Those Who Can Do etc.,

So of late I have not been blogging about gardening I have actually been outside, you know, gardening.  Once the veggie garden was finished then it was on to flats and flats of flowers which I purchased from the FFA chapter at my husband’s school.  My initial purchase was soon followed by another as the sale began to wind down and they reduced their 36 plant flats to $5.00 each, a bargain that I simply could not resist.

This year I have decided it is all about the pollinators, and therefore chose plants that I knew would keep the bees and butterflies happy.  So I got the following: 1 Flat each Zinnia, Cosmos, Gazania, Angelonia, Purslane, Impatiens, Begonia, Ageratum,  2 Flats each Marigold, Rudbekia,  Dianthus, totaling a mind-boggling 504 plants which had to go somewhere (come to think of it it is no wonder my back hurts.)  In addition to those I stopped by Roses and picked up two six packs each of Tourenia and another plant that I use every year and cannot for the life of me remember the name of.(ETA Portulaca).

So to begin with some went in the bed by either side of the patio, others went in the front bird bath bed

SONY DSC

Impatiens and begonia went into the shade bed under the treesSONY DSCThen I set about planting my containers.  I have two color schemes this year, Purple and Gold (for East Carolina University my husband’s Alma Mata) and Red, White, and Blue (patriotic colors for both myself and my husband). Here is one of the Purple and Gold containers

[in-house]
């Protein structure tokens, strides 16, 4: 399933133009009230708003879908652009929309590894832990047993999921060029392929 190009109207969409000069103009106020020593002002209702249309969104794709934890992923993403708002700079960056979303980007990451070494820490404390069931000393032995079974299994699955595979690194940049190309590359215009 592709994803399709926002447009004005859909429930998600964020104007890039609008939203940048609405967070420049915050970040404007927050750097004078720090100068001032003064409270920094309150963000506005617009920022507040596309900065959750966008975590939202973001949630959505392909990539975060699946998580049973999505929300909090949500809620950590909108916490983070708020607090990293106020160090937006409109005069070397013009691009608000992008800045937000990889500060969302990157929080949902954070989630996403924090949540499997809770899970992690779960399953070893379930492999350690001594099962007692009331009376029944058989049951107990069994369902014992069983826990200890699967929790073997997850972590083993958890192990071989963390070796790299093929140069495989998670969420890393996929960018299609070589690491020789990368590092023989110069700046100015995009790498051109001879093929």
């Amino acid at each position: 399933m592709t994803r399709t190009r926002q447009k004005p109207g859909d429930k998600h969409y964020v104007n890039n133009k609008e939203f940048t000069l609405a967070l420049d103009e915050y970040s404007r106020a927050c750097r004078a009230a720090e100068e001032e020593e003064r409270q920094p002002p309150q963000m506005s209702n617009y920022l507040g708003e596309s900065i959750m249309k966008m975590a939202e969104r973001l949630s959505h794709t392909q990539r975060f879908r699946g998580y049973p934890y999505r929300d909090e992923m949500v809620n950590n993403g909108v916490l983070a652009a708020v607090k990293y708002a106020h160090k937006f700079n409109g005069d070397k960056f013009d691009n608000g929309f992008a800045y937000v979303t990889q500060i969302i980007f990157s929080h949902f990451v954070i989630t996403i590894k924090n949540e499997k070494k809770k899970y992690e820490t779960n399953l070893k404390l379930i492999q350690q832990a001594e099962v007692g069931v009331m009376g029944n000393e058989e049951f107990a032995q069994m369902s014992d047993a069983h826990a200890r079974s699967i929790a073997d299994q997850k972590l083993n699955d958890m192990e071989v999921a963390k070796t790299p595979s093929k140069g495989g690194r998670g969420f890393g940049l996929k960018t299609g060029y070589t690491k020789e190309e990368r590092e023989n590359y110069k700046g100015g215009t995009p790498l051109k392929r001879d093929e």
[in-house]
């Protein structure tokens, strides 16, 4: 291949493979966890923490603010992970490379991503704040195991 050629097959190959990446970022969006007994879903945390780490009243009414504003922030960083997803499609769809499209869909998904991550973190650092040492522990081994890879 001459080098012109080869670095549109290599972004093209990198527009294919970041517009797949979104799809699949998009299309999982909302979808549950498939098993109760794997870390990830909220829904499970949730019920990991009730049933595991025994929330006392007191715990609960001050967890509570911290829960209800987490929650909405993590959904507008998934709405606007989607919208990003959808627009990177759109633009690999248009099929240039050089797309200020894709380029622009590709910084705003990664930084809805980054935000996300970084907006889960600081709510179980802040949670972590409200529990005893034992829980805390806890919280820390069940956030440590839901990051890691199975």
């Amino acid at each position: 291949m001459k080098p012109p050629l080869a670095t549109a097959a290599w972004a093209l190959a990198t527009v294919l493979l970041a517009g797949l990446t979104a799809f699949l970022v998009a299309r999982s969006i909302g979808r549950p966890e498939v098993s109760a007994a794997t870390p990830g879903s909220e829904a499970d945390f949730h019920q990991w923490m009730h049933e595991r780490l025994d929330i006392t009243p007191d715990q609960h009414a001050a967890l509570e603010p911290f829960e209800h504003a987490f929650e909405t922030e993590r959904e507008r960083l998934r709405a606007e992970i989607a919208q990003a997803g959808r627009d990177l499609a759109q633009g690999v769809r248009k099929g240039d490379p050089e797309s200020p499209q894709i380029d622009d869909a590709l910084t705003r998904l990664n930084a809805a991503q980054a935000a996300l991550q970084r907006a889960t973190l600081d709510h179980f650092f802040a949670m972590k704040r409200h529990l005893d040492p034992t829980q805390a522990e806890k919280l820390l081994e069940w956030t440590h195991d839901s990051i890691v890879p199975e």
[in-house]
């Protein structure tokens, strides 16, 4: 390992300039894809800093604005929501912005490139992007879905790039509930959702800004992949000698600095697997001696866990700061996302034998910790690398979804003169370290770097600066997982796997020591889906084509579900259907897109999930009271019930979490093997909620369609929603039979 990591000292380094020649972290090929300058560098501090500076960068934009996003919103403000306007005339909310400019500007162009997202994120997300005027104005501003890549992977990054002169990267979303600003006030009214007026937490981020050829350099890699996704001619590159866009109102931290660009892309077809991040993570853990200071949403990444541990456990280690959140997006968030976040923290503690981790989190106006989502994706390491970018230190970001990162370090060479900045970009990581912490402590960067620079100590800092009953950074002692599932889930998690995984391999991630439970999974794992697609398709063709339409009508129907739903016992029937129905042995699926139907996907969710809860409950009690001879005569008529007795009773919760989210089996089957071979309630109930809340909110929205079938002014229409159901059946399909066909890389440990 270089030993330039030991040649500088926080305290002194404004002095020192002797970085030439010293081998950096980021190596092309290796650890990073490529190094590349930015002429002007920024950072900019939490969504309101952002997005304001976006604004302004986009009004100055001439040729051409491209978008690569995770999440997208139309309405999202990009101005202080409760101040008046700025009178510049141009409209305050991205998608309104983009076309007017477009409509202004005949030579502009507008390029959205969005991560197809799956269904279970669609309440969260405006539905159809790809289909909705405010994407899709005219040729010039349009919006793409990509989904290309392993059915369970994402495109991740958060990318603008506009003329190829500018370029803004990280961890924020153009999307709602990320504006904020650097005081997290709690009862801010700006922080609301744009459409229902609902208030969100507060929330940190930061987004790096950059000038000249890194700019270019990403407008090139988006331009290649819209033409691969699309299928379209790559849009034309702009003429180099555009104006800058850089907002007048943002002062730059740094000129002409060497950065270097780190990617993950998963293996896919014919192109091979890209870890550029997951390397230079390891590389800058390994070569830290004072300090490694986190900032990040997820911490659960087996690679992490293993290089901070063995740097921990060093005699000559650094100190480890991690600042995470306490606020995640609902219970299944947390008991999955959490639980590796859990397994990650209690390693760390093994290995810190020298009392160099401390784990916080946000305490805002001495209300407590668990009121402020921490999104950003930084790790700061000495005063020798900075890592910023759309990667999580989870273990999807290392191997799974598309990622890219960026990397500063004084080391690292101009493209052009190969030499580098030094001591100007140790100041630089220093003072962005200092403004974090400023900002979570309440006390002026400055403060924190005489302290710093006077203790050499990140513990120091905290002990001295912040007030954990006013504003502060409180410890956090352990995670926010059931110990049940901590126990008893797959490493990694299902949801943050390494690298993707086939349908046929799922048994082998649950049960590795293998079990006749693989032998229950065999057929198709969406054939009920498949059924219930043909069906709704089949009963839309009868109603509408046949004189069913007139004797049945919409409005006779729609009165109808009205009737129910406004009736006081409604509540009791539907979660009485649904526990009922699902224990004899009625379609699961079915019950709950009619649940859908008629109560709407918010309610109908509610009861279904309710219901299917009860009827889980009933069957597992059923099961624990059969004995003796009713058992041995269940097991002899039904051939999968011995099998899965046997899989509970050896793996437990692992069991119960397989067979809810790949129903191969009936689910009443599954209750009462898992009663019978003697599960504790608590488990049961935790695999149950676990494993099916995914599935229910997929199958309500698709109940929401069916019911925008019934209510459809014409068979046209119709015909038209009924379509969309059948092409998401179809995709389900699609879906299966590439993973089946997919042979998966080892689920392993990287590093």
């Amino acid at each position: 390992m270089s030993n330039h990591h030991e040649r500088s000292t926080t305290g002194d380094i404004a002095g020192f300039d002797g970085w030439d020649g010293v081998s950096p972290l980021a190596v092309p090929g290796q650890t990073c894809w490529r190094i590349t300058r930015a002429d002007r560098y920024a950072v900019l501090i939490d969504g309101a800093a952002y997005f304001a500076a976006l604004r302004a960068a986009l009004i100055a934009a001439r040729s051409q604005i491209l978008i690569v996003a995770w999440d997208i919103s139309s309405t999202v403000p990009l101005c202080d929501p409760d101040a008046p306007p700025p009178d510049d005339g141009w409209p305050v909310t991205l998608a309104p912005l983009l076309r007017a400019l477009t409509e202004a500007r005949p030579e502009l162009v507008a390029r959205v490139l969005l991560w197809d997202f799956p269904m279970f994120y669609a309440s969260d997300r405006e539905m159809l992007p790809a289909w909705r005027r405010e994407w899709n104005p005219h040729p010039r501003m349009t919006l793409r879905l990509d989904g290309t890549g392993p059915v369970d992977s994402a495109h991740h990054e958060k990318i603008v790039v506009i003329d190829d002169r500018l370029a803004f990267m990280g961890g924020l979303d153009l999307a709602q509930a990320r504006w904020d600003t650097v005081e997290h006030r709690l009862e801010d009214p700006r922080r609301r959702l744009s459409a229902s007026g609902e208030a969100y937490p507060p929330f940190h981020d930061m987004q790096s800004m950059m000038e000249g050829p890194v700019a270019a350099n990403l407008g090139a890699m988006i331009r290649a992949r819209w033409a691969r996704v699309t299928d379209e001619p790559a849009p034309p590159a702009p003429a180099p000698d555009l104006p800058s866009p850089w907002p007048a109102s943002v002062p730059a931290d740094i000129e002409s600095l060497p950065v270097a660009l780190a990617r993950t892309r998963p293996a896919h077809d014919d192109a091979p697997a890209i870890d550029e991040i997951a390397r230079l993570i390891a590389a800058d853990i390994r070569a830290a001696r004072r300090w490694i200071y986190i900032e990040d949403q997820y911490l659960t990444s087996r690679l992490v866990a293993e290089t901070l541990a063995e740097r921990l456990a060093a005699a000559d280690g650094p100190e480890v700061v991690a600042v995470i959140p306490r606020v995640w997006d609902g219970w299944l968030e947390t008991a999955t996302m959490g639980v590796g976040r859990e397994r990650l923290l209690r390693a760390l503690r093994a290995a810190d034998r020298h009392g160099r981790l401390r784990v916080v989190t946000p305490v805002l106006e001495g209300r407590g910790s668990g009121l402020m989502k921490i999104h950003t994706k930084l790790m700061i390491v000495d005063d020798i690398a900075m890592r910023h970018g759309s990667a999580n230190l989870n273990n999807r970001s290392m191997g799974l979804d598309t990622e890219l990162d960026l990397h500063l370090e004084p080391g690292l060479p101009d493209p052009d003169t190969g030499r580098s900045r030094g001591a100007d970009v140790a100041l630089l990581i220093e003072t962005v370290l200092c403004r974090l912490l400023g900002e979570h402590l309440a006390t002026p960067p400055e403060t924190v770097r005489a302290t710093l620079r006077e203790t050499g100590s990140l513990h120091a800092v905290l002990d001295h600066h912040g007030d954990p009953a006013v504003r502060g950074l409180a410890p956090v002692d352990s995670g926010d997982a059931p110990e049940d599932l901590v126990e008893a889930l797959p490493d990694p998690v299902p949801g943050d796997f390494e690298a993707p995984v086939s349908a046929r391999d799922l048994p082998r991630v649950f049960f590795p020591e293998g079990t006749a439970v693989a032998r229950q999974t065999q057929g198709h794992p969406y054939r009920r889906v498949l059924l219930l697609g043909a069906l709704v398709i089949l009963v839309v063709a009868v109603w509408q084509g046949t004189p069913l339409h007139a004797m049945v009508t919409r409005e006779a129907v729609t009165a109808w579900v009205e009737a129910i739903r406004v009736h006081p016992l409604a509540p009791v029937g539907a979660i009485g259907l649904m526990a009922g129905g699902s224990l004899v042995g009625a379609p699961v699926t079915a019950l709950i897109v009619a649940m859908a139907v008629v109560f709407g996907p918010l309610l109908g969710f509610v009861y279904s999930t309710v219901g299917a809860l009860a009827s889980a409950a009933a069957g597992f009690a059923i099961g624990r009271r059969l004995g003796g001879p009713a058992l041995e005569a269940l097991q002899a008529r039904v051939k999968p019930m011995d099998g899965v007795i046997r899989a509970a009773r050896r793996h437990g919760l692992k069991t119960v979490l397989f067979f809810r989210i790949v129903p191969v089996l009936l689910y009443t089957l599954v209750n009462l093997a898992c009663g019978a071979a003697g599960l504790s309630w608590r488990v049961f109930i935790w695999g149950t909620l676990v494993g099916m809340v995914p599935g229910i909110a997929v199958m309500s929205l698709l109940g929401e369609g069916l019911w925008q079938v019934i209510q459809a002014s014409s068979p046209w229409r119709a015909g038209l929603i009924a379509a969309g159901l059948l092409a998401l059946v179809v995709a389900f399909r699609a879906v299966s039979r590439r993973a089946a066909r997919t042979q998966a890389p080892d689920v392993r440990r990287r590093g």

SONY DSC

and here is one of the Red, White and Blue ones

SONY DSC

I have the pots arranged along either edge of my driveway and once they come into full bloom they should look spectacular.  The remainder of the plants went into hanging baskets, planters on the shutters and the vegetable basket planters that I created last year.  More went into containers on the front patio and the remainder were tucked into spots that were available in the front flower bed (more of those later).  I now just have one flat left, mostly the remaining Rudbekia and a couple of white Dianthus that are in need of a home but I am sure I will come up with something to do with them.  Now I really do get to sit back and watch it all grow.

The Veggie Garden is Done Man!

(With apologies to “Don’t tell Mom the babysitter’s dead).  Here are all four raised beds now fully planted.  First bed.  From back to front: Raspberries, Bell peppers, Heirloom tomatoes (Mr. Stripey, German Queen) Roma tomatoes, Bell peppers, Better Boy tomatoes, Sweet peppers,  Better Boy tomatoes, (the peppers and Better Boy tomatoes are from my husband’s school FFA program). Outside the bed planted along the chain link fence – green beans and Birdhouse gourds.

SONY DSC

Second bed from back to front: Broccoli, (from husband’s school FFA program) Oak leaf lettuce, Romaine lettuce, Arugula,  Spinach, (all raised from seed in my greenhouse over the Winter) Tomatoes, Bell peppers, radish over seeded in the area.

SONY DSC

Third bed Right to left: Garden peas, carrots, green onions (front) leeks (back)SONY DSC

Fourth bed right to left: Red cabbage, Spinach, Shallots, Garlic, Arugula, Brussels sprouts.

SONY DSC